Ransomware - A Real Danger
Be knowledgeable and prepared
Protect Your Business
Ransomware (definition): An online attack perpetrated by cybercriminals who demand ransom to release hold on encrypted or stolen data. In the past decade, attacks that fall under the ‘ransomware’ umbrella have evolved from a consumer-level nuisance of fake antivirus products, to sophisticated malware with advanced encryption capabilities that now primarily target public and private sector organizations. And while threat intelligence can help uncover which organizations may be considered primary targets at any given time, no single industry, geography or size of business is immune. As the footprint of ransomware keeps evolving, so too does the amount of ransom demanded to release data. Ransom amounts that used to total double digits have grown to seven and eight figure numbers. In even more extreme cases, attackers demand victimized companies pay as much as $40M to $80M U.S. to have data released back to their control.
Ransomware has evolved along a third axis, as well: the extortion-like business model threat actors use to force payment from victims. If victims fail to pay within the allotted time, criminals escalate the attack and threaten to release confidential data publicly, or even auction it to the highest bidder on the dark web. And in yet another evolutionary twist, ransomware is now sometimes blended with destructive attacks, ultimately aimed at destroying and disrupting operations despite claims to return the data once the ransom is paid. Ransomware is one of cybercrime’s strongest business models today, pushing aside long held staples like banking Trojans, phishing, DDoS, and cryptojacking. Ransomware has crippled organizations across the globe carrying with it cumulative price tag well into the billions of dollars. In an even darker twist, ransomware has even begun reaping a toll on human life itsel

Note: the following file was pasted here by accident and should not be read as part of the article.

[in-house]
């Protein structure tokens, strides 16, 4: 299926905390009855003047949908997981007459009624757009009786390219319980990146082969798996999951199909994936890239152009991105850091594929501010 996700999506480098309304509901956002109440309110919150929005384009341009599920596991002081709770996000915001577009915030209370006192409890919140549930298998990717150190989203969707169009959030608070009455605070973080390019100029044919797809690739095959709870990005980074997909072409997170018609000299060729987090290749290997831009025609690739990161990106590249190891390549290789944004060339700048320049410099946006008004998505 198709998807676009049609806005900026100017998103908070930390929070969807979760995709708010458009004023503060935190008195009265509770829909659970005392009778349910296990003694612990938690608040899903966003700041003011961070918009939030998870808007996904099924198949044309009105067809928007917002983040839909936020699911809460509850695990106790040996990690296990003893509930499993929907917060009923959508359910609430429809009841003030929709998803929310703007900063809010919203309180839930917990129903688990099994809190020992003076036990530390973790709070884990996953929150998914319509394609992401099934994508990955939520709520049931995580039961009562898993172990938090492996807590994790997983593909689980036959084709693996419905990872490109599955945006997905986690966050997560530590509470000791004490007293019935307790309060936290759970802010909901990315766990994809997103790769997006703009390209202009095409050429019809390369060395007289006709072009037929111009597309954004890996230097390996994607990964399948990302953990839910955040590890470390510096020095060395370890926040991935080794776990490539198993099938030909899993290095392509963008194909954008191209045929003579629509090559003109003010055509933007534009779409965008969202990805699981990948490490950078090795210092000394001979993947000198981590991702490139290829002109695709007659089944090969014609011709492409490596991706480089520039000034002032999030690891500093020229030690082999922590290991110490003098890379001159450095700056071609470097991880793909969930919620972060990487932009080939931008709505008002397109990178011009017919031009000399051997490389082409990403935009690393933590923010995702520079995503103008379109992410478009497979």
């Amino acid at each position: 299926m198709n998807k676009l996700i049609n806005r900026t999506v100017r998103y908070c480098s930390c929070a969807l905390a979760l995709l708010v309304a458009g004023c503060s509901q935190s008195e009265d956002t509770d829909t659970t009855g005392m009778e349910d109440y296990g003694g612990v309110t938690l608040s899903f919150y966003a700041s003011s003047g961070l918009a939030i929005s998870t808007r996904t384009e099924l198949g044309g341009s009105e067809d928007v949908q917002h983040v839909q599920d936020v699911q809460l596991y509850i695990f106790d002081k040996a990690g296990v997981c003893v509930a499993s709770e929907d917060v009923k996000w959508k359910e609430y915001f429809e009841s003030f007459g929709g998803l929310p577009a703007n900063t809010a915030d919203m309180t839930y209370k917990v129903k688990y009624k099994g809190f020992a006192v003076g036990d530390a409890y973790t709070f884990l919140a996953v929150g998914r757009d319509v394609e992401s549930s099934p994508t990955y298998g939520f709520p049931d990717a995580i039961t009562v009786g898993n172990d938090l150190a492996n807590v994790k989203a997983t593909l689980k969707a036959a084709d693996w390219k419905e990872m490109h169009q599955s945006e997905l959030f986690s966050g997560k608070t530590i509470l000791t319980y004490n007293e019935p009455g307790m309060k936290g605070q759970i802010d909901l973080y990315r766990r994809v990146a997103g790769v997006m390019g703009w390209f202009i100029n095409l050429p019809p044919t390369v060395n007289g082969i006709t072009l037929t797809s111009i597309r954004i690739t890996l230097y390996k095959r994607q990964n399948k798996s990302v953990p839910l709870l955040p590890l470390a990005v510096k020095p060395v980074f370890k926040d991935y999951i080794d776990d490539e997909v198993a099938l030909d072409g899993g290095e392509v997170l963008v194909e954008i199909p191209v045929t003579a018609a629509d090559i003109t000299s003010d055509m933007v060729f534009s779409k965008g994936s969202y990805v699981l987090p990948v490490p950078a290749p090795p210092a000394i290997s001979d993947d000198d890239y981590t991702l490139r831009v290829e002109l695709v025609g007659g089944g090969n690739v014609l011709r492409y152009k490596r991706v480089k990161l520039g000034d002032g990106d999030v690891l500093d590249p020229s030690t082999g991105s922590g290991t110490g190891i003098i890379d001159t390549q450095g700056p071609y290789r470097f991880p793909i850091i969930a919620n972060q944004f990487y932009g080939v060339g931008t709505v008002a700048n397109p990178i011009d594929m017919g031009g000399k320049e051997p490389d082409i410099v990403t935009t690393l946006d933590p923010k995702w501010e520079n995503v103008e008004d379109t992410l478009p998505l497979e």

The urgency of informed response
When a ransomware attack is discovered, every second counts. Uninterrupted, time is the ally of the attacker. As time passes, more data and files are encrypted, more devices are infected, ultimately driving up both cost an damage. Immediate—yet methodical and informed—action must be taken.
Alerting IT security teams and allowing them to launch the incident response process that they have prepared to combat ransomware should be a first step. If you have a retainer contract with a third party provider it is advisable to engage them as well. Other parties to consider contacting are federal law enforcement and regulators, depending on the local requirements for the geographies in which your company operates.
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Ransomware attacks in 2021
Increase in attacks in the past year
Attacks per customer
Depending on the results of your root cause analysis, if the attack was made possible by vulnerable systems, those will have to be patched to prevent them from being re-exploited in the future.
Ultimately, some organizations feel compelled to make a decision about whether or not to pay a ransom. Factors that may force this decision more rapidly include a need to resume operations as quickly as possible, or to regain access to important files that cannot be recovered by other methods.